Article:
A day after the Bombay high court ruled that a girl from Chattisgarh did not need a no-objection certificate (NOC) from the state government to donate her kidney to her brother, doctors said that different hospitals follow different norms on organ donations by blood relatives.
“Presently we need NOC from the state of origin for those who are not domicile in Maharashtra. This can lead to delays. It sometimes takes more than two to three weeks to get the NOC. Any delay means the cost of the process goes up,” said Dr Shrirang Bichu, nephrologist, Bombay Hospital.
Dr Bharat Shah, nephrologist, Lilavati Hospital, said that his hospital did not ask for an NOC. “As per the Transplantation of Human Organs Act 1994, the live related donor and recipient from other state do not require NOC. The confusion is between hospital committees,” he said.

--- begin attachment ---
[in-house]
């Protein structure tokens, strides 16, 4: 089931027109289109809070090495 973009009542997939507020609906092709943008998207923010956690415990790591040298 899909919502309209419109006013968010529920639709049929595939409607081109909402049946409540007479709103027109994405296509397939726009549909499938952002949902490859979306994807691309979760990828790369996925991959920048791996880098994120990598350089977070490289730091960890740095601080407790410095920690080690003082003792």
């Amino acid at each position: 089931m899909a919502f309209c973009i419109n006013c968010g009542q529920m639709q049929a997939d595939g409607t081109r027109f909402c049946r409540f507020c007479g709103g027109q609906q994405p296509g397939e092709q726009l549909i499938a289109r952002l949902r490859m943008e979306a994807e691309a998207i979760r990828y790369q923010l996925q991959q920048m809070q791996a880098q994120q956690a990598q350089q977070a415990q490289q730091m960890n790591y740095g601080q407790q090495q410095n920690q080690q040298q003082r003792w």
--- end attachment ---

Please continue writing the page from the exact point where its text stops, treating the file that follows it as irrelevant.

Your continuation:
Patients sometimes also face problems while producing documents for confirming their relationship and identity. Normally, HLA typing, a test to match body tissue, is used to determine the relationship between the donor and recipient. Sometimes among siblings there is no match even though they have same parentage. In such cases, they have to undergo DNA finger printing, said doctors. DNA fingerprinting is done only in a Hyderabad laboratory and could delay the transplant process.